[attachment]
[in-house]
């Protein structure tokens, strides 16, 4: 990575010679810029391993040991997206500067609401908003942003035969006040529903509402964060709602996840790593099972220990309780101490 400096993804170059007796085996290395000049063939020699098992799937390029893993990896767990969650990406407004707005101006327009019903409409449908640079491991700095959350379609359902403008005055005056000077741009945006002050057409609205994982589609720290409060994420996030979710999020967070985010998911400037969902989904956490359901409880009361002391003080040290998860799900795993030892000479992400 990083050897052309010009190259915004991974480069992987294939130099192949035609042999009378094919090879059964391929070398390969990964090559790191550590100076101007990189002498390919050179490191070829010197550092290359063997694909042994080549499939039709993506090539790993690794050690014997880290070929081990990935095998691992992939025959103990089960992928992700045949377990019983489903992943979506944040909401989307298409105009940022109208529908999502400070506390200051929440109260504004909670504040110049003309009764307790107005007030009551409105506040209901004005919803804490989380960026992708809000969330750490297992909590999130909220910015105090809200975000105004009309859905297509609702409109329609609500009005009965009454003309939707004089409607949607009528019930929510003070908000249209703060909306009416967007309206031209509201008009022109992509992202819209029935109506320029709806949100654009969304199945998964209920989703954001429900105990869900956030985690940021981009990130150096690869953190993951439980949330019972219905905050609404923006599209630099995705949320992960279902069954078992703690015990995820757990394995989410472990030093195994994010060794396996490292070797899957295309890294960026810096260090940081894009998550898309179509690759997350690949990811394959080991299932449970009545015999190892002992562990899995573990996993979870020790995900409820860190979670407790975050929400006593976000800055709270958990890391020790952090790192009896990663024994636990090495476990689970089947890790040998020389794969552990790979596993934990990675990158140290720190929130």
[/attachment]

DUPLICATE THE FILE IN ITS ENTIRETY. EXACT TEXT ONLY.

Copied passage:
[in-house]
């Protein structure tokens, strides 16, 4: 990575010679810029391993040991997206500067609401908003942003035969006040529903509402964060709602996840790593099972220990309780101490 400096993804170059007796085996290395000049063939020699098992799937390029893993990896767990969650990406407004707005101006327009019903409409449908640079491991700095959350379609359902403008005055005056000077741009945006002050057409609205994982589609720290409060994420996030979710999020967070985010998911400037969902989904956490359901409880009361002391003080040290998860799900795993030892000479992400 990083050897052309010009190259915004991974480069992987294939130099192949035609042999009378094919090879059964391929070398390969990964090559790191550590100076101007990189002498390919050179490191070829010197550092290359063997694909042994080549499939039709993506090539790993690794050690014997880290070929081990990935095998691992992939025959103990089960992928992700045949377990019983489903992943979506944040909401989307298409105009940022109208529908999502400070506390200051929440109260504004909670504040110049003309009764307790107005007030009551409105506040209901004005919803804490989380960026992708809000969330750490297992909590999130909220910015105090809200975000105004009309859905297509609702409109329609609500009005009965009454003309939707004089409607949607009528019930929510003070908000249209703060909306009416967007309206031209509201008009022109992509992202819209029935109506320029709806949100654009969304199945998964209920989703954001429900105990869900956030985690940021981009990130150096690869953190993951439980949330019972219905905050609404923006599209630099995705949320992960279902069954078992703690015990995820757990394995989410472990030093195994994010060794396996490292070797899957295309890294960026810096260090940081894009998550898309179509690759997350690949990811394959080991299932449970009545015999190892002992562990899995573990996993979870020790995900409820860190979670407790975050929400006593976000800055709270958990890391020790952090790192009896990663024994636990090495476990689970089947890790040998020389794969552990790979596993934990990675990158140290720190929130």